Why do people studying a foreign language often have trouble pronouncing it and getting rid of their mother-tongue accents? That question occupied Prof. Alexander Z. Guiora, who was the first chief psychologist of the Israel Defense Forces and passed away on October 28, 2015, at the age of 90, throughout his academic career.
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The veteran psycholinguist's groundbreaking research on this topic was conducted at the University of Michigan, where he began teaching in 1964.
“Everybody knows that getting rid of one’s accent is one of the most difficult things to do when studying a foreign language, and after a certain age it is practically impossible," Prof. Avi Sagi-Schwartz, a student of Guiora, told Haaretz last week. “Thus, Israelis tend to speak English with an Israeli accent, and the Yekkes [German-born Jews] who emigrated to Palestine still speak Hebrew with a German accent. Guiora searched for psychological reasons that would explain this phenomenon."
In his research, Guiora discovered that the difficulty of getting rid of an accent is related to the difficulty in relinquishing one’s identity, in which our mother tongue plays a major role.
“When you speak like everyone else," explains Sagi-Schwartz, "you are like everyone else. When you speak differently, people know you are from elsewhere. He believed that we do not want to give up our accent because that would mean giving up our identity."
One of his most important experiments involved giving his American students words to read out loud in Thai, recording them as they spoke, and then examining their pronunciation carefully in order to determine to what extent they had recited the words in an authentic Thai accent. In the second part of the experiment, the students repeated the same task – but this time after having drunk alcohol.
“To his surprise, he discovered that the alcohol helped them in improving their accent. It broke their identity barrier and opened them up to a more proper use of the language,” says Sagi-Schwartz.
Ahead of his time
Guiora, nicknamed “Shonny,” was born in Nyiregyhaza, Hungary in 1925. In 1939, his Zionist father wanted to immigrate to Palestine but his grandfather objected, a decision that led to the deportation and death of the entire family in Auschwitz – except for Shonny and his brother Zvi. They were saved thanks to their father’s decision to send them to study at the rabbinical seminary in Budapest.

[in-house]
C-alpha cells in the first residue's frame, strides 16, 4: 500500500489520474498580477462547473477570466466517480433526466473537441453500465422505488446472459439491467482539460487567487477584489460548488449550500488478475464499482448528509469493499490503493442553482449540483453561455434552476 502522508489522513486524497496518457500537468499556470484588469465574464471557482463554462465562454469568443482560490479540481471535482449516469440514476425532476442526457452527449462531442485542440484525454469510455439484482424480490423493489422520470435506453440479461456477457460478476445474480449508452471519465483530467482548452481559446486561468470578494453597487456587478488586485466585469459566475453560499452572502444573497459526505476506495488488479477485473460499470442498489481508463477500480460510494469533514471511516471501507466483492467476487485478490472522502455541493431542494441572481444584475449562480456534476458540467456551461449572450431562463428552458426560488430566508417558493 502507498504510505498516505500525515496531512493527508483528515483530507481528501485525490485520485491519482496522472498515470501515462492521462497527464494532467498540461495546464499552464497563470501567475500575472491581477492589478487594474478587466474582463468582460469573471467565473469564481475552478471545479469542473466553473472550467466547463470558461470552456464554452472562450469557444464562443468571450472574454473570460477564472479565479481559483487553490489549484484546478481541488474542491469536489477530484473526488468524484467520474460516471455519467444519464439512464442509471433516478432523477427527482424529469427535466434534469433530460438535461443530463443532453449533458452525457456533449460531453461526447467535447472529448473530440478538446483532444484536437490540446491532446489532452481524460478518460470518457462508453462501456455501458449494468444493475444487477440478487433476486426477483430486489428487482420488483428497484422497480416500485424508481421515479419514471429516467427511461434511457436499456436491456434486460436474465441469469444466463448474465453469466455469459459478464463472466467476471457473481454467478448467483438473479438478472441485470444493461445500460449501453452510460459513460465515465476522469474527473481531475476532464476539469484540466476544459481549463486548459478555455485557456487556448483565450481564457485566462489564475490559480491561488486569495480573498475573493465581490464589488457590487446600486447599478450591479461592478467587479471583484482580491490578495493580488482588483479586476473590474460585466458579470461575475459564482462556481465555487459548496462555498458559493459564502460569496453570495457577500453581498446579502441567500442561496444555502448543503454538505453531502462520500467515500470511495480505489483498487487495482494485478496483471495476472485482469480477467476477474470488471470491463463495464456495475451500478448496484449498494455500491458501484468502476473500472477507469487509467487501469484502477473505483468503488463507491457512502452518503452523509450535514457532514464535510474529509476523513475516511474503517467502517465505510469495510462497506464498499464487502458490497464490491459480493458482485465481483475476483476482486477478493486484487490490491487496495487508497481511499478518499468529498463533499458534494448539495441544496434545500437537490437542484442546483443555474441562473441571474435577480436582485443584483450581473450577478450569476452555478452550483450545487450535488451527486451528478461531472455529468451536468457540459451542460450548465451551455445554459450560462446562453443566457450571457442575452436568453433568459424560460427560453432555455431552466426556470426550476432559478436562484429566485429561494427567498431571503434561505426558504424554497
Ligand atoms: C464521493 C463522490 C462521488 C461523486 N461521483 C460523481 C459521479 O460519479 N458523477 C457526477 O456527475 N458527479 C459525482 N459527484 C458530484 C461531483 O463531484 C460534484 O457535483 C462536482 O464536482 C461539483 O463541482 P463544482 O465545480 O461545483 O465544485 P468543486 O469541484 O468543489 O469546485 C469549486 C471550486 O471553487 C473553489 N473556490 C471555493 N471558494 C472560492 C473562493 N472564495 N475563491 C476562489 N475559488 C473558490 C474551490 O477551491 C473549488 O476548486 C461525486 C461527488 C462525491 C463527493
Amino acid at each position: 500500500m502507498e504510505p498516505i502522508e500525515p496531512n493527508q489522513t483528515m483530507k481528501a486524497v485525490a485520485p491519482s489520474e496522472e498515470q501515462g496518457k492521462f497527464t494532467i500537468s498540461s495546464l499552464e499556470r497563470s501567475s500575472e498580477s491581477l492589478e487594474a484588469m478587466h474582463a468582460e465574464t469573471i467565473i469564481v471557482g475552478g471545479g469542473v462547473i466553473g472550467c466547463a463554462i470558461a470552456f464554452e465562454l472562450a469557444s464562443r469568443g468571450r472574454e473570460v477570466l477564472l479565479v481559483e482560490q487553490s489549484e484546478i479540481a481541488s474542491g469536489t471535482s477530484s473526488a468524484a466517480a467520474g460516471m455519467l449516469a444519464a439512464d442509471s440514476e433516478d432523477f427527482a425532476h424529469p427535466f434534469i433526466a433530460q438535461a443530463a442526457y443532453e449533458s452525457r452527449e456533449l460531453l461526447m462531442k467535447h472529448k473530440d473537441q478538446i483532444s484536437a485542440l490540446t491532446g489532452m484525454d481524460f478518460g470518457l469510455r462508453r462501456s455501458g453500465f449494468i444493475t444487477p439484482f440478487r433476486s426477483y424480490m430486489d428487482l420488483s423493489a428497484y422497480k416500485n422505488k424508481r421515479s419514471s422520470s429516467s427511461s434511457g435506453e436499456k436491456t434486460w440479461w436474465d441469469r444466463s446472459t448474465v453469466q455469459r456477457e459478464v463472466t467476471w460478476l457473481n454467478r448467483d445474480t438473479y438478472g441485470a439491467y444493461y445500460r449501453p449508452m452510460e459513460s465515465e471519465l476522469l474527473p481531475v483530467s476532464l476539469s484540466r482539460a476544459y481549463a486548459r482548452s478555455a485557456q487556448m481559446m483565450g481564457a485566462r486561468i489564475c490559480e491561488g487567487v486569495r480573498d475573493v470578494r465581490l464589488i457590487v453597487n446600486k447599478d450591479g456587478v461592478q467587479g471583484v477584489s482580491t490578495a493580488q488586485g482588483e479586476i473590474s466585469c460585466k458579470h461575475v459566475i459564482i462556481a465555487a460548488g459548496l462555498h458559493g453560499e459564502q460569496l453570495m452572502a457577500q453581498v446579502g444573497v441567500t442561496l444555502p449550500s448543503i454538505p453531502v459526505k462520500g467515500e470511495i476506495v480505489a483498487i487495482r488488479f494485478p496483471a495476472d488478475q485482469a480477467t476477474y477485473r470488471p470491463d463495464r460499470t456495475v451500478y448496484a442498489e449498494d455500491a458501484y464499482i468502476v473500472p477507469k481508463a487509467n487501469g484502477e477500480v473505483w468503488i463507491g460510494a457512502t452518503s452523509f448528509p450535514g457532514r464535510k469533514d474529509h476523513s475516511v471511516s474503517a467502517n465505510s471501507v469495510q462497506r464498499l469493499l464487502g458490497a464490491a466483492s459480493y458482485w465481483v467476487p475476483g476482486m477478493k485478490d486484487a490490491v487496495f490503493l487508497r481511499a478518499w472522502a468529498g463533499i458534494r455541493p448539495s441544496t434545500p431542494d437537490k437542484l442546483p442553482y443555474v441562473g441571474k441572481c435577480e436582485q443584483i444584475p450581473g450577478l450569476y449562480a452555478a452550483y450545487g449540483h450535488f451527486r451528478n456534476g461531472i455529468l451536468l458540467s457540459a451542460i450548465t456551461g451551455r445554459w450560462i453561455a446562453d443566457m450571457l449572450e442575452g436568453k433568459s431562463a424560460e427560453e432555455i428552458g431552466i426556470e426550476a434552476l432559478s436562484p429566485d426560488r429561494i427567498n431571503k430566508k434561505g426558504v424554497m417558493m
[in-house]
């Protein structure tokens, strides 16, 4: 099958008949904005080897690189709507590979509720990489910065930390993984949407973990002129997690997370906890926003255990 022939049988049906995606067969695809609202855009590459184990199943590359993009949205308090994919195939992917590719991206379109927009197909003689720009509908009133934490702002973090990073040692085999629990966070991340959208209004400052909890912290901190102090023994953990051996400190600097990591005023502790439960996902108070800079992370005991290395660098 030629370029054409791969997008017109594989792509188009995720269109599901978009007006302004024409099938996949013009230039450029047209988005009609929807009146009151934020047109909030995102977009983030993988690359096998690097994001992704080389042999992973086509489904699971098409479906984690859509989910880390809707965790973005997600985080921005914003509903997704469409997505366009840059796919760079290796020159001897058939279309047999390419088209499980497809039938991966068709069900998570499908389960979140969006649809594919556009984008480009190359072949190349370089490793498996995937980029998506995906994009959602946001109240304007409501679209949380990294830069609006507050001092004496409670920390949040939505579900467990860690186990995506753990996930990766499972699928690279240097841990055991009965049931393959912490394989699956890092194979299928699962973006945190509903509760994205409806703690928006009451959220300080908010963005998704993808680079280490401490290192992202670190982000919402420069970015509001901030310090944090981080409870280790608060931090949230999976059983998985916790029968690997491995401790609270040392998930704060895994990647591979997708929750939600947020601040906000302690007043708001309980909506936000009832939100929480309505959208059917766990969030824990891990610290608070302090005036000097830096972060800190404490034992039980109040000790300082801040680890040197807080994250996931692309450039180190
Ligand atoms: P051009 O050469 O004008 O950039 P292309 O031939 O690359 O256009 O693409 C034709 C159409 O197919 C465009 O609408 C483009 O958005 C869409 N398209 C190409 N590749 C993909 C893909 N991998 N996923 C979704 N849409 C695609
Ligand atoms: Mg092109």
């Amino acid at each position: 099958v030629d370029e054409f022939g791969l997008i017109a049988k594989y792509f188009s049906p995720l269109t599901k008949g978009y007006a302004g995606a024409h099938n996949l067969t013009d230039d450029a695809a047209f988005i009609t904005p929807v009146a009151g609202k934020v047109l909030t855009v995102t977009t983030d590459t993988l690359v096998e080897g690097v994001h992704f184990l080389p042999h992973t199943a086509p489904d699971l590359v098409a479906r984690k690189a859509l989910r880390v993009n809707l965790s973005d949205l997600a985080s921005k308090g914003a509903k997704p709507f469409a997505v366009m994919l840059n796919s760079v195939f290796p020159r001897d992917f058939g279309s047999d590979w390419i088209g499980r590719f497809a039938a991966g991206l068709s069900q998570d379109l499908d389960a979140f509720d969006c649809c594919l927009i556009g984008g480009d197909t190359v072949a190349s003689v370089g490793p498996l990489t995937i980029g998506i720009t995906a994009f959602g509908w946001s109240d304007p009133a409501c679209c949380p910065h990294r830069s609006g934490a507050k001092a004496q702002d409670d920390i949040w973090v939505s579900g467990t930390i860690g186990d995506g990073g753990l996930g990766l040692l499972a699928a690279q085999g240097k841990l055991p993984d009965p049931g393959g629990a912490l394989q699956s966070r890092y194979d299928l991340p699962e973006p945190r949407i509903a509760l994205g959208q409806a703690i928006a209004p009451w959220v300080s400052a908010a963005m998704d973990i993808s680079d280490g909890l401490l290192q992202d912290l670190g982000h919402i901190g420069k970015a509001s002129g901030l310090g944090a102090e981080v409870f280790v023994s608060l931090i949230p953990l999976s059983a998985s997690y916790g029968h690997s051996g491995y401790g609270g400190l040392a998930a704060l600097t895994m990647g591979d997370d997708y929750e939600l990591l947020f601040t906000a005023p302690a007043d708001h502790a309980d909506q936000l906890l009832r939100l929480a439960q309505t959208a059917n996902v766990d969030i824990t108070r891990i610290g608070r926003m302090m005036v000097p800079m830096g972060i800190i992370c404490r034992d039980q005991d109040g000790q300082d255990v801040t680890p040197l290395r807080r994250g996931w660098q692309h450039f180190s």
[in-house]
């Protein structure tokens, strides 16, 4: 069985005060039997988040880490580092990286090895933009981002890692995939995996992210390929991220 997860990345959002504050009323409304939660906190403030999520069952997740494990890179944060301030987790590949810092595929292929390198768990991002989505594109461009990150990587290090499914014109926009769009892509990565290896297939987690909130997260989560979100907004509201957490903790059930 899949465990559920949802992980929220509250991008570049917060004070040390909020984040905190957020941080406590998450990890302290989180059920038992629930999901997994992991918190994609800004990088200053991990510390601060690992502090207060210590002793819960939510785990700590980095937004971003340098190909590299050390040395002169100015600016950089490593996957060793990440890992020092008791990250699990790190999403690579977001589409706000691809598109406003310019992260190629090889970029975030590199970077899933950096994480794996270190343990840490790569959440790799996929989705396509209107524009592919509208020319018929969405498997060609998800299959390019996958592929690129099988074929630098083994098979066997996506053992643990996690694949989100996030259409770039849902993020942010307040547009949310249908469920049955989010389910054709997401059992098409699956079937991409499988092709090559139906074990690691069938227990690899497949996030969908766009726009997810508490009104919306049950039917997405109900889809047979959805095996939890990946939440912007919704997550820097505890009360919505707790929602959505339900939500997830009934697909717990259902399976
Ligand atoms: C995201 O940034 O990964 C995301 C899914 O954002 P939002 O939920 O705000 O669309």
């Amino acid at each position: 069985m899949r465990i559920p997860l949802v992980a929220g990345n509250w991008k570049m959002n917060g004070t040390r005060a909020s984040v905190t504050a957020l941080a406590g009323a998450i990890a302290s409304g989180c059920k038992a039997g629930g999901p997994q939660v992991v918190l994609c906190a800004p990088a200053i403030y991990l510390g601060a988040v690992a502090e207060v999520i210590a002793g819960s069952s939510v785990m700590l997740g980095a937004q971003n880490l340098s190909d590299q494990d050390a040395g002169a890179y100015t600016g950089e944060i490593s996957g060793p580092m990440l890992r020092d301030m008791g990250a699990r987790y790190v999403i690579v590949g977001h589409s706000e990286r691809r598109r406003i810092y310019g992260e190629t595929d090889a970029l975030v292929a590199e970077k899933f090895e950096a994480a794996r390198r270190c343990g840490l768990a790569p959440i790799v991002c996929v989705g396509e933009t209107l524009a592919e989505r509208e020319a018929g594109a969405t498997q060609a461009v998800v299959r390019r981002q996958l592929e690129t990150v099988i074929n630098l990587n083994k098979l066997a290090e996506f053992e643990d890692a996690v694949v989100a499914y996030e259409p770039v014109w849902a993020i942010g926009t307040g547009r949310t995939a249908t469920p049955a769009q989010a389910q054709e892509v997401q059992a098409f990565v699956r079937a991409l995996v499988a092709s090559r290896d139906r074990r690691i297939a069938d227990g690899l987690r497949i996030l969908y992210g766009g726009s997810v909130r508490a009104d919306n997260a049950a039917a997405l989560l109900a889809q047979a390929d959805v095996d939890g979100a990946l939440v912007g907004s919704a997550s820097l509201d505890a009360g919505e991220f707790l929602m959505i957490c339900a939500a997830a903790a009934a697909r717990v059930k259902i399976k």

Guiora was living in that city on March 19, 1944, when the Germans occupied Hungary. Three months later he was sent to a labor camp in the town of Bor,Yugoslavia, where he stayed until he was liberated by Tito’s Partisans while participating in the death march back to Hungary.
Guiora’s arduous and somewhat miraculous journey finally ended in Palestine where, in 1945, he joined the Jewish Brigade. He participated in advanced military training in Egypt under the command of Haim Laskov, after which he went to fight in Italy and Holland and to help their local Jewish communities. Once the war was over, he returned to Budapest in search of his family and found his brother, who had spent the war years in a monastery.
Guiora remained in Budapest where he began his studies before going on to the Sorbonne in Paris, where he eventually wrote his doctoral dissertation in clinical psychology.
In 1951 he returned to Israel and was appointed as the first chief psychologist of the IDF, as part of the Medical Corps. After his discharge, he worked as a clinical psychologist and directed the mental health clinic in Ramat Chen. He went on to teach at the University of Michigan, but in 1985 returned to Israel, where he became professor of psychology at the University of Haifa. In the mid-1990s, after the founding of Emek Yezreel College, he was appointed its president. His brother Zvi, who died in 2012, also chose to pursue an academic career in psychology, and was a professor at Tel Aviv University.
Alexander Guiora was ahead of his time, and was among the first in his field to recognize, some 20 years ago, the important relationship between psychology and cognition, although he did not manage to research this phenomenon himself.
He is survived by his wife Susie, who was secretary to Prof. Efraim Katzir, then the former president of Israel, in the 1980s; his son Amos, a professor of law at the University of Utah; and three grandchildren.